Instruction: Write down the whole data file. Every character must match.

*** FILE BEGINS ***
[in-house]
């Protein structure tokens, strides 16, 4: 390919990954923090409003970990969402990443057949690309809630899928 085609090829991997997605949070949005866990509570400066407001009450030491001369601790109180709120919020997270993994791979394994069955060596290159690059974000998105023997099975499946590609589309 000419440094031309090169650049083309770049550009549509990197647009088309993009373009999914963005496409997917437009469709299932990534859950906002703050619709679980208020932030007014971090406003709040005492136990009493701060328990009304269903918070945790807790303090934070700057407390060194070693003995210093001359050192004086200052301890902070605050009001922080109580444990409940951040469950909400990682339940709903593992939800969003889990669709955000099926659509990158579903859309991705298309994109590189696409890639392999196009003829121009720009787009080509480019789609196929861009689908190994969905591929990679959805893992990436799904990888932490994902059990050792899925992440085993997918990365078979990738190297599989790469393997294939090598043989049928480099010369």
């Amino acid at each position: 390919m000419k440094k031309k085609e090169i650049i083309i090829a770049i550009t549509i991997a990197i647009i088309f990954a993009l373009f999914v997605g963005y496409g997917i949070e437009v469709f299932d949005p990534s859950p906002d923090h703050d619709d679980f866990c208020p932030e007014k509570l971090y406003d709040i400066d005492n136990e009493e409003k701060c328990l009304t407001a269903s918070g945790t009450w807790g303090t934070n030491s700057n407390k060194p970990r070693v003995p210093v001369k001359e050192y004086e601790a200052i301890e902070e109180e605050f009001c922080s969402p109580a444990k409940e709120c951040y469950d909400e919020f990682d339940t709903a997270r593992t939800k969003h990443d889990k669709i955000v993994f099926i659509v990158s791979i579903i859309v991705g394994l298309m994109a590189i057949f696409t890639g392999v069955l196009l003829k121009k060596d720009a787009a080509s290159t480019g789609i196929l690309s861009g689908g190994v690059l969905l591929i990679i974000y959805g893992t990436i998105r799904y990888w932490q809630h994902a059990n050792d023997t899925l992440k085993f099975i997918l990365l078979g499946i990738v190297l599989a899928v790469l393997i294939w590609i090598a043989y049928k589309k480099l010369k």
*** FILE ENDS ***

[in-house]
């Protein structure tokens, strides 16, 4: 390919990954923090409003970990969402990443057949690309809630899928 085609090829991997997605949070949005866990509570400066407001009450030491001369601790109180709120919020997270993994791979394994069955060596290159690059974000998105023997099975499946590609589309 000419440094031309090169650049083309770049550009549509990197647009088309993009373009999914963005496409997917437009469709299932990534859950906002703050619709679980208020932030007014971090406003709040005492136990009493701060328990009304269903918070945790807790303090934070700057407390060194070693003995210093001359050192004086200052301890902070605050009001922080109580444990409940951040469950909400990682339940709903593992939800969003889990669709955000099926659509990158579903859309991705298309994109590189696409890639392999196009003829121009720009787009080509480019789609196929861009689908190994969905591929990679959805893992990436799904990888932490994902059990050792899925992440085993997918990365078979990738190297599989790469393997294939090598043989049928480099010369």
């Amino acid at each position: 390919m000419k440094k031309k085609e090169i650049i083309i090829a770049i550009t549509i991997a990197i647009i088309f990954a993009l373009f999914v997605g963005y496409g997917i949070e437009v469709f299932d949005p990534s859950p906002d923090h703050d619709d679980f866990c208020p932030e007014k509570l971090y406003d709040i400066d005492n136990e009493e409003k701060c328990l009304t407001a269903s918070g945790t009450w807790g303090t934070n030491s700057n407390k060194p970990r070693v003995p210093v001369k001359e050192y004086e601790a200052i301890e902070e109180e605050f009001c922080s969402p109580a444990k409940e709120c951040y469950d909400e919020f990682d339940t709903a997270r593992t939800k969003h990443d889990k669709i955000v993994f099926i659509v990158s791979i579903i859309v991705g394994l298309m994109a590189i057949f696409t890639g392999v069955l196009l003829k121009k060596d720009a787009a080509s290159t480019g789609i196929l690309s861009g689908g190994v690059l969905l591929i990679i974000y959805g893992t990436i998105r799904y990888w932490q809630h994902a059990n050792d023997t899925l992440k085993f099975i997918l990365l078979g499946i990738v190297l599989a899928v790469l393997i294939w590609i090598a043989y049928k589309k480099l010369k």